Above these levels, however, consumption is clearly abusive, since it is associated with an increased risk of several cancers, in particular oral, laryngeal, oesophageal, colon, liver and breast cancer. Chronic consumption of large quantities of alcohol is also associated with several cardiovascular diseases, including atherosclerosis, hypertension, some cardiomyopathies as well as arrhythmias, which considerably increases the risk of cardiovascular mortality. It should also be noted that binge drinking, where large quantities of alcohol are consumed in a short amount of time, is also associated with several harmful effects, in particular a much higher risk of stroke.
Table 2. The different types of alcohol consumption. Adapted from Fernandez-Sola (2015).
|Type of consumption||Pure alcohol (g)||Standard drinks||Effect on health|
|Light||< 20 g per day (men) |
< 10 g per day (women)
|Moderate||20-45 g per day (men)|
10-30 g per day (women)
|Abusive||> 45 g per day (men)|
> 30 g per day (women)
|More than 3 glasses|
More than 2 glasses
|Binge drinking||> 60 g in one sitting||4 glasses or more||Negative|
Alcohol is thus a formidable double-edged sword, and it is important to limit daily alcohol consumption to low levels, ideally a maximum of 2 glasses a day for men and 1 glass for women, and more than likely a bit less.
Opt for red wine
Red wine is a complex beverage containing several milligrams of phenolic compounds (specifically resveratrol), which are extracted from grape skin during the fermentation process. These molecules have antioxidant, anti-inflammatory, antiplatelet, and vasodilator properties, which suggests that red wine could have more significant positive effects than those associated simply with the presence of alcohol.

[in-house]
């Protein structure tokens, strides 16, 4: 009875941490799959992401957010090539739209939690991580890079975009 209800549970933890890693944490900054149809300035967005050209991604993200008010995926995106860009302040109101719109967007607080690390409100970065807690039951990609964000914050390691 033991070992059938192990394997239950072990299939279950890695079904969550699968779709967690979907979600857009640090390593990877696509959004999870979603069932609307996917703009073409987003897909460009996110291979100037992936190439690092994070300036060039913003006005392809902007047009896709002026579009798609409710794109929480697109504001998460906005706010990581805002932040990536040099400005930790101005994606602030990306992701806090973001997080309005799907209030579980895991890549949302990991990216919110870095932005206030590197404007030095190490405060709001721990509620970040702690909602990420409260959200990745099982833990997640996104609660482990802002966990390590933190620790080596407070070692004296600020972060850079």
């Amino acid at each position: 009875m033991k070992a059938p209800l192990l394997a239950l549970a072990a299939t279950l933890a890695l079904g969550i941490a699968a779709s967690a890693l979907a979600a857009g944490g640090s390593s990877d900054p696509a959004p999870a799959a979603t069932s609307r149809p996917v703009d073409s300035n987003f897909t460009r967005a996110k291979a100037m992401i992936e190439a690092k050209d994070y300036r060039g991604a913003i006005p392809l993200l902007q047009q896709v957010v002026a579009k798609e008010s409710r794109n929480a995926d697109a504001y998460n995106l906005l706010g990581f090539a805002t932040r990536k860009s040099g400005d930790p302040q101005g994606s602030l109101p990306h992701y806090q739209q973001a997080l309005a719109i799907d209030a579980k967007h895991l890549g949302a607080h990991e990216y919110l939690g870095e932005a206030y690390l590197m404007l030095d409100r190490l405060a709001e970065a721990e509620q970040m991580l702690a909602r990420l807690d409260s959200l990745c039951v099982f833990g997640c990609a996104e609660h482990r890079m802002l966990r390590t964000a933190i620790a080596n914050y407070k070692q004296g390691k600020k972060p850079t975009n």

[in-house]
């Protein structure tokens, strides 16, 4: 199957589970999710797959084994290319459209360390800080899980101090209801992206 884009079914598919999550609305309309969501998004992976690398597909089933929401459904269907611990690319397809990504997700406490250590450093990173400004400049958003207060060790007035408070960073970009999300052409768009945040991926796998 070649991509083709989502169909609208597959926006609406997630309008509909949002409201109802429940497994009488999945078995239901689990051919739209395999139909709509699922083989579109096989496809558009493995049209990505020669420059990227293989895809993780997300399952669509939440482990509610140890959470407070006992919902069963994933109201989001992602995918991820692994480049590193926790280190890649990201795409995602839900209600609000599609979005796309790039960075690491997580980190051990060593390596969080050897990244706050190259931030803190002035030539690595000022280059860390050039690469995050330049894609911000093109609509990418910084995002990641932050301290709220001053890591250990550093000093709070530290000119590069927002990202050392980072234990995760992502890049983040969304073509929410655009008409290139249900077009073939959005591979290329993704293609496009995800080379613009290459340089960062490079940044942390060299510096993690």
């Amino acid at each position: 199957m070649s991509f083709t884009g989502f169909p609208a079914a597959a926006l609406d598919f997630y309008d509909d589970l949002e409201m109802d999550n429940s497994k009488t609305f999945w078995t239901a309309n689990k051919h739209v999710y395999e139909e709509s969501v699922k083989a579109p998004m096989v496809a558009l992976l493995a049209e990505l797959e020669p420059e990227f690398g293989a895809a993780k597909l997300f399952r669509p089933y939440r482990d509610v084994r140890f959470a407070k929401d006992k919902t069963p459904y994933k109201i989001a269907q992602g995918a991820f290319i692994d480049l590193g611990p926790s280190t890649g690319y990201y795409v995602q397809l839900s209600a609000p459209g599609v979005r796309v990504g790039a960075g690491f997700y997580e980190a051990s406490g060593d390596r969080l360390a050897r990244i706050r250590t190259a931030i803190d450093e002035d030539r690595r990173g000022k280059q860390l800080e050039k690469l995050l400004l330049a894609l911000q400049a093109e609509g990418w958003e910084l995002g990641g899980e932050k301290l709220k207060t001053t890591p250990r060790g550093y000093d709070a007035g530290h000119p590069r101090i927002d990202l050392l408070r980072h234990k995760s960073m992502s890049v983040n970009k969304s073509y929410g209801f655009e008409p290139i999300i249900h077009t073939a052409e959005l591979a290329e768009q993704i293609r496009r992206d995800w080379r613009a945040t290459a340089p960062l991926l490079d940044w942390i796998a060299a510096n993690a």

One of the foremost examples of these benefits is the famous “French paradox”, where regularly drinking red wine would be responsible for the low incidence of coronary heart disease observed in France compared to other Western countries, despite a diet high in saturated fats. This beneficial effect is supported by aDanish study, which showed that the risk of premature death was three times lower in moderate red wine drinkers than in those who drink beer or spirits, and also by the results of other studies conducted in Northern California and in Eastern France.
Another argument in favour of choosing red wine is its lower impact on the risk of cancer, possibly due to its resveratrol content. In laboratories, this molecule has one of the most powerful anticancer effects in the plant world and could thus counteract the carcinogenic effect of alcohol. For example, a study showed that whereas the moderate consumption of alcoholic beverages other than wine increases the risk of oral cancer by 38%, this increased risk lowers to only 7% in red wine drinkers. A similar phenomenon is observed for lung cancer, where moderate wine consumption is associated with a reduced risk of this cancer, whereas consumption of beer and spirits increases the risk. It would thus appear that the greatest decrease in mortality associated with red wine consumption observed in several studies is not only associated with a more pronounced protective effect on the risk of heart disease but also with a less harmful effect on the risk of cancer than other types of alcohol. This phenomenon was also observed in the study published in The Lancet mentioned above. When the authors examined mortality according to the type of alcohol consumed, they observed an enormous difference in risk between wine and other types of alcohol, with red wine consumption (up to 300 g per week) being associated with a slight 10% increase of mortality, which is much lower than that observed in those who drink beer and spirits (Figure 3).
Figure 3. Relationship between type of alcohol consumed (in g per week) and the risk of premature death. Adapted from Wood et al. (2018).
Overall, these observations confirm the results of the INTERHEART study and those of the Akesson group, which show that moderate consumption of alcohol represents one of the lifestyle factors that can contribute to a lower risk of coronary heart disease and early death. A recent study demonstrates to what extent the impact of lifestyle habits can be extraordinary: 50-year-olds who don’t smoke, eat healthy, do 30 minutes or more of daily physical activity, maintain a healthy weight (BMI between 19 and 25), and drink moderately (5-15 g/day for women, 5-30 g/day for men) have 82% less risk of dying from heart disease and 65% less risk of dying of cancer. In practice, this translates to a 14-year increase in life expectancy for women and 12 years for men! Thus, to truly be beneficial, alcohol consumption should be part of an overall healthy lifestyle, including a diet high in plant-based foods, regular physical activity, maintaining a normal body weight, and, of course, not smoking.